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Open Access Highly Accessed Research article

Effects of bacteriophage traits on plaque formation

Romain Gallet12*, Sherin Kannoly1 and Ing-Nang Wang1

Author Affiliations

1 Department of Biological Sciences, University at Albany, 1400 Washington Avenue, Albany, New York 12222, USA

2 CEFE - UMR 5175, 1919 route de Mende, F-34293 Montpellier cedex 5, France

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BMC Microbiology 2011, 11:181  doi:10.1186/1471-2180-11-181

Published: 9 August 2011

Abstract

Background

The appearance of plaques on a bacterial lawn is one of the enduring imageries in modern day biology. The seeming simplicity of a plaque has invited many hypotheses and models in trying to describe and explain the details of its formation. However, until now, there has been no systematic experimental exploration on how different bacteriophage (phage) traits may influence the formation of a plaque. In this study, we constructed a series of isogenic λ phages that differ in their adsorption rate, lysis timing, or morphology so that we can determine the effects if these changes on three plaque properties: size, progeny productivity, and phage concentration within plaques.

Results

We found that the adsorption rate has a diminishing, but negative impact on all three plaque measurements. Interestingly, there exists a concave relationship between the lysis time and plaque size, resulting in an apparent optimal lysis time that maximizes the plaque size. Although suggestive in appearance, we did not detect a significant effect of lysis time on plaque productivity. Nonetheless, the combined effects of plaque size and productivity resulted in an apparent convex relationship between the lysis time and phage concentration within plaques. Lastly, we found that virion morphology also affected plaque size. We compared our results to the available models on plaque size and productivity. For the models in their current forms, a few of them can capture the qualitative aspects of our results, but not consistently in both plaque properties.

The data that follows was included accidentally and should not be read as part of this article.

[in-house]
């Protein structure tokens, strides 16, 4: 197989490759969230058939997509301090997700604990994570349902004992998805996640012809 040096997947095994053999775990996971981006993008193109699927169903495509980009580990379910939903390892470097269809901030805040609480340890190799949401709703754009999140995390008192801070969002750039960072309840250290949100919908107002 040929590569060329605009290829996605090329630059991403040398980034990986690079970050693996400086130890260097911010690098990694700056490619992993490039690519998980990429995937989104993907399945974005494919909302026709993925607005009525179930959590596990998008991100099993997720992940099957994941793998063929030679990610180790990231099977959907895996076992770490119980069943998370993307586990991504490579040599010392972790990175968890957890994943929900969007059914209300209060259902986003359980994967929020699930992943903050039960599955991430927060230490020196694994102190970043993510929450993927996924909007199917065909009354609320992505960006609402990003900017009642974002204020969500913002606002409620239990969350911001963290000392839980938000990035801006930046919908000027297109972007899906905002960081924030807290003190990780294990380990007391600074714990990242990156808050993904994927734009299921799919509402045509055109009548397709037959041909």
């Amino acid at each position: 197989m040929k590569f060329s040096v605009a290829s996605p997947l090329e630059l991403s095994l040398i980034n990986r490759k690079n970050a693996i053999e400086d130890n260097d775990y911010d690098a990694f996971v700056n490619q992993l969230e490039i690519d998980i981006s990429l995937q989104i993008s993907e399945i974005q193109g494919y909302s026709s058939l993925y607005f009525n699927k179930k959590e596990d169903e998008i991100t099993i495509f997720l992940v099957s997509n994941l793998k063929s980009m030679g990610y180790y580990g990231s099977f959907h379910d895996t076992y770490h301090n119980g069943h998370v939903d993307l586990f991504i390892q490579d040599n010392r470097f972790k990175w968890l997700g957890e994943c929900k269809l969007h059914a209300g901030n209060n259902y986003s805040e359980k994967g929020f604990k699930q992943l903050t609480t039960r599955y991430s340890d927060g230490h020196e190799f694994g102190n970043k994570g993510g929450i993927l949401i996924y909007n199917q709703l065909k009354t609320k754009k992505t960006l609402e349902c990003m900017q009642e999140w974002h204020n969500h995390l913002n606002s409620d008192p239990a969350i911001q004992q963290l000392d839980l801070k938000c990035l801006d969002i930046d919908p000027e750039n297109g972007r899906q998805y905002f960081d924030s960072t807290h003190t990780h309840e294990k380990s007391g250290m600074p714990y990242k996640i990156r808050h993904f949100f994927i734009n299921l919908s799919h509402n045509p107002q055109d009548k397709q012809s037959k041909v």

Conclusions

By using a collection of isogenic phage strains, we were able to investigate the effects of individual phage traits on plaque size, plaque productivity, and average phage concentration in a plaque while holding all other traits constant. The controlled nature of our study allowed us to test several model predictions on plaque size and plaque productivity. It seems that a more realistic theoretical approach to plaque formation is needed in order to capture the complex interaction between phage and its bacterium host in a spatially restricted environment.